Documenting Exploratory Testing
Exploratory testing is important, whether it’s a new feature that we’re introducing or a bug fix that addresses a long standing issue. Doing a deep dive into our product to find any issues (new or longstanding) is a rewarding (and sometimes humbling) experience. It can be interesting to just take a fresh approach from time to time, and go through some of the happy paths our customers experience.
One of the key parts of exploratory testing is having a way to document your findings: all of the bugs, questions, notes and ideas that hit you while you’re clicking around the app. If you find a bug, but didn’t keep track of how you got to where you are, how useful is that to anyone? Isn’t it better to jot down an idea as you think of it?
I spent some time a short while ago searching for the perfect tool to record my exploratory testing sessions. It would be great if there was something out there that you could start and stop, would record what you’re doing in your browser, and allow you to annotate those activities with notes and observations.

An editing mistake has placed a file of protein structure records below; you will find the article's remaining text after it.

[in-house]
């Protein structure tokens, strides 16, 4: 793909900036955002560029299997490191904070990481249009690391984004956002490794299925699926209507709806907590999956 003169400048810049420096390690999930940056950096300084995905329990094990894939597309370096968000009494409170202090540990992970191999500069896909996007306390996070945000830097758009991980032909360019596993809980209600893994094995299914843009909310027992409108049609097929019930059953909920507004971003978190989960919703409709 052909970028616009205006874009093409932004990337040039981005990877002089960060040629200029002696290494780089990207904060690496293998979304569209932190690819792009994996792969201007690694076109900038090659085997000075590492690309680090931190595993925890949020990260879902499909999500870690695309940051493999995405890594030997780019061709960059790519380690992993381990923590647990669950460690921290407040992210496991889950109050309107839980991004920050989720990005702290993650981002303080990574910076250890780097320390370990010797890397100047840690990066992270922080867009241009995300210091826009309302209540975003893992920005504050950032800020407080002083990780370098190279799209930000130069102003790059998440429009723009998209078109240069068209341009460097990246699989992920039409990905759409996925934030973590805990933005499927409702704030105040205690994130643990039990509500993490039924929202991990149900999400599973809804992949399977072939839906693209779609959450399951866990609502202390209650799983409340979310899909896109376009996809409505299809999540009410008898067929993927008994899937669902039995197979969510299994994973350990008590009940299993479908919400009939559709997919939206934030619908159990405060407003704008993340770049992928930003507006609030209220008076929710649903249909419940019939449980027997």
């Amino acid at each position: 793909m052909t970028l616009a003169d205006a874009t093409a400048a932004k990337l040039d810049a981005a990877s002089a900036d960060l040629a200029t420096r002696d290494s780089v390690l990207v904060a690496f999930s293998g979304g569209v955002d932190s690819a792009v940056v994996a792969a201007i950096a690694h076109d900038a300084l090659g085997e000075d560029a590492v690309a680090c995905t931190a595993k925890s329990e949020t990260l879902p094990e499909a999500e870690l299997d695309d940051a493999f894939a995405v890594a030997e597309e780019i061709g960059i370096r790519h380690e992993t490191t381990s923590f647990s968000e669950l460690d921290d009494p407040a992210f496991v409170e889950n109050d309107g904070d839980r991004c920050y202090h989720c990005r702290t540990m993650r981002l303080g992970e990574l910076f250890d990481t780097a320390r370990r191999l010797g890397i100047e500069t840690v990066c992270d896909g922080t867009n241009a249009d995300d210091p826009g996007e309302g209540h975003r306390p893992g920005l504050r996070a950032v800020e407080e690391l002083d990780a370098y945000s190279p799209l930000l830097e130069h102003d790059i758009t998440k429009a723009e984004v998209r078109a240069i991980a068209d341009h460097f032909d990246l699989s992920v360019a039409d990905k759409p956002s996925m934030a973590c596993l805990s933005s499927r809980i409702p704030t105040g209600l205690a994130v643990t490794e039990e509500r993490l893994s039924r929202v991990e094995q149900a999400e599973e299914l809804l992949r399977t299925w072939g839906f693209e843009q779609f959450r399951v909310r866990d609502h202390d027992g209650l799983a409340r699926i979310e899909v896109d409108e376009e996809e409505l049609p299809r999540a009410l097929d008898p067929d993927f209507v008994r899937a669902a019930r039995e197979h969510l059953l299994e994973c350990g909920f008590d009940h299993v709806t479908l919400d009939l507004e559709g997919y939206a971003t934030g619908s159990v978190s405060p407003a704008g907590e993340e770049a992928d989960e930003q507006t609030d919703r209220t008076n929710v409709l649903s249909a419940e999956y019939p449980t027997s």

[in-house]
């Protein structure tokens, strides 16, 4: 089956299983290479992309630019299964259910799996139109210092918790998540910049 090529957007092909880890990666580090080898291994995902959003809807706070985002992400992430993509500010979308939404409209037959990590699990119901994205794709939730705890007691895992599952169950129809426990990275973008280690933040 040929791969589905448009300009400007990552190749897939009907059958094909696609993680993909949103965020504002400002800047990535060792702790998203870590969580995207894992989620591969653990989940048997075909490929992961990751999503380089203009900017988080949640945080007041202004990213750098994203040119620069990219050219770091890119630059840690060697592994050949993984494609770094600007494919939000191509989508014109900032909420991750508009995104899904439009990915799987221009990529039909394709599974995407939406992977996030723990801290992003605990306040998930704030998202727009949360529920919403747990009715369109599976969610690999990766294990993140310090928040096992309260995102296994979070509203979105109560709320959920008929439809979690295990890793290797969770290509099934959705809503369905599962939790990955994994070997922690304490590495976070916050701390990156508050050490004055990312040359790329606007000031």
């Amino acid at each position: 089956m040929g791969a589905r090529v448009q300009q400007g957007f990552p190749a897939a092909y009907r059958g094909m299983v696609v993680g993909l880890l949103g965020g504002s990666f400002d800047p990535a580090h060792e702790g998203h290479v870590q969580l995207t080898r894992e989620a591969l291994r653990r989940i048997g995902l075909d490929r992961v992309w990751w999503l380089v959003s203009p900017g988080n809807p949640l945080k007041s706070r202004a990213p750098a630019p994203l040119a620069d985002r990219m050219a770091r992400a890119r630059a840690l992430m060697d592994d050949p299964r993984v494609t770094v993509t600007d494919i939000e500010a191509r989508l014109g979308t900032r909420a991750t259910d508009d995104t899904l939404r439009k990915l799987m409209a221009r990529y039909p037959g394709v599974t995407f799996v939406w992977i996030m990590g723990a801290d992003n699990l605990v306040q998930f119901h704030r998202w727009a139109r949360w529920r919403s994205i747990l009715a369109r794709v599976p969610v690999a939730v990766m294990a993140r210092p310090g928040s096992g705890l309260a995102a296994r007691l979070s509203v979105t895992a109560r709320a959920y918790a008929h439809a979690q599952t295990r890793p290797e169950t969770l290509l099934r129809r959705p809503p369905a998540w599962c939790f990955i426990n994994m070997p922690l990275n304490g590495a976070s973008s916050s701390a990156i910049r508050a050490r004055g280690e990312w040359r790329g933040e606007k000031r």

I couldn’t find a tool that fit the bill perfectly. You can accomplish all of that manually by running a screen recording and keeping a set of notes. Just note the timecode on the recording when you’re making a note. That’s a bit cumbersome though.
Instead, I compromised somewhat and found a nice Chrome Extension that will allow me to jot down notes and bugs, and take screenshots as I go.
When you’re finished testing, you can export a report of your testing session to CSV, JSON or view it in HTML (which you can then print to a PDF). It’s come in handy a couple of times in sharing my results back with the product team.